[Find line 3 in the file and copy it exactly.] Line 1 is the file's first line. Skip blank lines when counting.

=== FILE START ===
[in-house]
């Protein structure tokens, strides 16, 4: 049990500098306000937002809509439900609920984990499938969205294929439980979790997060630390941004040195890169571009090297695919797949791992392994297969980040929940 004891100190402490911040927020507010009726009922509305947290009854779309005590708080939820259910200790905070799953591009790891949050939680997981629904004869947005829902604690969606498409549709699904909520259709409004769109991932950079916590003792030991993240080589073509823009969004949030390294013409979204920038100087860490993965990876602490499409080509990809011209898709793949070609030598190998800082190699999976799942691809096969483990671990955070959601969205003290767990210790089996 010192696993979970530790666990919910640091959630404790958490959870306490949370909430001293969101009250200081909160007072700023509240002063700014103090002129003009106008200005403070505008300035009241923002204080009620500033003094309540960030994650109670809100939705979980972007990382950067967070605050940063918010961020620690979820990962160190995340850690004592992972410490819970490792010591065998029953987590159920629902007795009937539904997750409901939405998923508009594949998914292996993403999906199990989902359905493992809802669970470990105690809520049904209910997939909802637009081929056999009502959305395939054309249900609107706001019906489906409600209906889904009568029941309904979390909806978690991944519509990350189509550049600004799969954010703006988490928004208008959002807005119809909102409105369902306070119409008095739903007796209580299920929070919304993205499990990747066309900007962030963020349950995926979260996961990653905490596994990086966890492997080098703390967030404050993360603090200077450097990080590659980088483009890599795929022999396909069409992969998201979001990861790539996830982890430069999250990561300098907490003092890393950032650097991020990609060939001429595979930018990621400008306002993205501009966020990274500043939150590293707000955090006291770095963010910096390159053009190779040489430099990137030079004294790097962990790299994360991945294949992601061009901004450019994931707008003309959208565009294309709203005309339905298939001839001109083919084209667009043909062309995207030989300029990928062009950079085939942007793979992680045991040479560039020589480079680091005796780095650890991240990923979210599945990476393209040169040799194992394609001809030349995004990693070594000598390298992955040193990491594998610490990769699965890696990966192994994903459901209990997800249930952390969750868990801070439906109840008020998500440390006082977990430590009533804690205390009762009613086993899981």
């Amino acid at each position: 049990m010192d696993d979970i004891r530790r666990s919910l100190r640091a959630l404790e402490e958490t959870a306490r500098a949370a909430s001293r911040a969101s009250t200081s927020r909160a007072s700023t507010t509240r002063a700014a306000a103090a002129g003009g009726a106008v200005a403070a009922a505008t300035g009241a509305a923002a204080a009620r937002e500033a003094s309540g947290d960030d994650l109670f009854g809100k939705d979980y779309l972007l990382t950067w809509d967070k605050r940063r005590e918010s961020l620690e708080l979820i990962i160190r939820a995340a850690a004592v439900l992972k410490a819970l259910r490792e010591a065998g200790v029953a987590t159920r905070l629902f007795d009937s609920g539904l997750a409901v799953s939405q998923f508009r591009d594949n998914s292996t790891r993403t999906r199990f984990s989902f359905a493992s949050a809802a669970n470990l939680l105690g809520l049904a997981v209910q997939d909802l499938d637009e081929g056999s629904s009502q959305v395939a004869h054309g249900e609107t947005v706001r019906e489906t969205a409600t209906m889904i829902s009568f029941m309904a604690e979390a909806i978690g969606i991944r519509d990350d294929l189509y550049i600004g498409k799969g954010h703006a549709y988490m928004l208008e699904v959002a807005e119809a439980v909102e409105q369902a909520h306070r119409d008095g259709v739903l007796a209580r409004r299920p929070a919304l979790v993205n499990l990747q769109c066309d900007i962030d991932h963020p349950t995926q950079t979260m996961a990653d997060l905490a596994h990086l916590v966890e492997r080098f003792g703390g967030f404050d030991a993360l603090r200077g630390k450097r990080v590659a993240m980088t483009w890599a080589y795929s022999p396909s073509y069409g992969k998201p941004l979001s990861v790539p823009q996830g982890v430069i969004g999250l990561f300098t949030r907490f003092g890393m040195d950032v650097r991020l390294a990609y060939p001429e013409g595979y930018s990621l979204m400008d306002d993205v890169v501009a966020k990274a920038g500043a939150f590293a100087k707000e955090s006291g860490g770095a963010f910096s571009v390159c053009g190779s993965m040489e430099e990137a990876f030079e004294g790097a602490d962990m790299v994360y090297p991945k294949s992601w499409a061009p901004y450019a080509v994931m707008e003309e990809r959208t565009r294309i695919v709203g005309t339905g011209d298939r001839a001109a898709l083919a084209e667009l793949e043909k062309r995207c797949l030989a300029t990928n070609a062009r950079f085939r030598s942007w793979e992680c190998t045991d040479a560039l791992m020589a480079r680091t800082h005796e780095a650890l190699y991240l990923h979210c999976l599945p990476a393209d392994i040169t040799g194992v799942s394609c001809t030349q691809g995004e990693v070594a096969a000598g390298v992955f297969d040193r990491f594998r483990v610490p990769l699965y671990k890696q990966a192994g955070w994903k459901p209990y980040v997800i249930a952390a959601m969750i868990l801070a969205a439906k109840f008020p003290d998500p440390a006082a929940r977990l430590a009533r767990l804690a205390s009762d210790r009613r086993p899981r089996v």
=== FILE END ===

């Amino acid at each position: 049990m010192d696993d979970i004891r530790r666990s919910l100190r640091a959630l404790e402490e958490t959870a306490r500098a949370a909430s001293r911040a969101s009250t200081s927020r909160a007072s700023t507010t509240r002063a700014a306000a103090a002129g003009g009726a106008v200005a403070a009922a505008t300035g009241a509305a923002a204080a009620r937002e500033a003094s309540g947290d960030d994650l109670f009854g809100k939705d979980y779309l972007l990382t950067w809509d967070k605050r940063r005590e918010s961020l620690e708080l979820i990962i160190r939820a995340a850690a004592v439900l992972k410490a819970l259910r490792e010591a065998g200790v029953a987590t159920r905070l629902f007795d009937s609920g539904l997750a409901v799953s939405q998923f508009r591009d594949n998914s292996t790891r993403t999906r199990f984990s989902f359905a493992s949050a809802a669970n470990l939680l105690g809520l049904a997981v209910q997939d909802l499938d637009e081929g056999s629904s009502q959305v395939a004869h054309g249900e609107t947005v706001r019906e489906t969205a409600t209906m889904i829902s009568f029941m309904a604690e979390a909806i978690g969606i991944r519509d990350d294929l189509y550049i600004g498409k799969g954010h703006a549709y988490m928004l208008e699904v959002a807005e119809a439980v909102e409105q369902a909520h306070r119409d008095g259709v739903l007796a209580r409004r299920p929070a919304l979790v993205n499990l990747q769109c066309d900007i962030d991932h963020p349950t995926q950079t979260m996961a990653d997060l905490a596994h990086l916590v966890e492997r080098f003792g703390g967030f404050d030991a993360l603090r200077g630390k450097r990080v590659a993240m980088t483009w890599a080589y795929s022999p396909s073509y069409g992969k998201p941004l979001s990861v790539p823009q996830g982890v430069i969004g999250l990561f300098t949030r907490f003092g890393m040195d950032v650097r991020l390294a990609y060939p001429e013409g595979y930018s990621l979204m400008d306002d993205v890169v501009a966020k990274a920038g500043a939150f590293a100087k707000e955090s006291g860490g770095a963010f910096s571009v390159c053009g190779s993965m040489e430099e990137a990876f030079e004294g790097a602490d962990m790299v994360y090297p991945k294949s992601w499409a061009p901004y450019a080509v994931m707008e003309e990809r959208t565009r294309i695919v709203g005309t339905g011209d298939r001839a001109a898709l083919a084209e667009l793949e043909k062309r995207c797949l030989a300029t990928n070609a062009r950079f085939r030598s942007w793979e992680c190998t045991d040479a560039l791992m020589a480079r680091t800082h005796e780095a650890l190699y991240l990923h979210c999976l599945p990476a393209d392994i040169t040799g194992v799942s394609c001809t030349q691809g995004e990693v070594a096969a000598g390298v992955f297969d040193r990491f594998r483990v610490p990769l699965y671990k890696q990966a192994g955070w994903k459901p209990y980040v997800i249930a952390a959601m969750i868990l801070a969205a439906k109840f008020p003290d998500p440390a006082a929940r977990l430590a009533r767990l804690a205390s009762d210790r009613r086993p899981r089996v």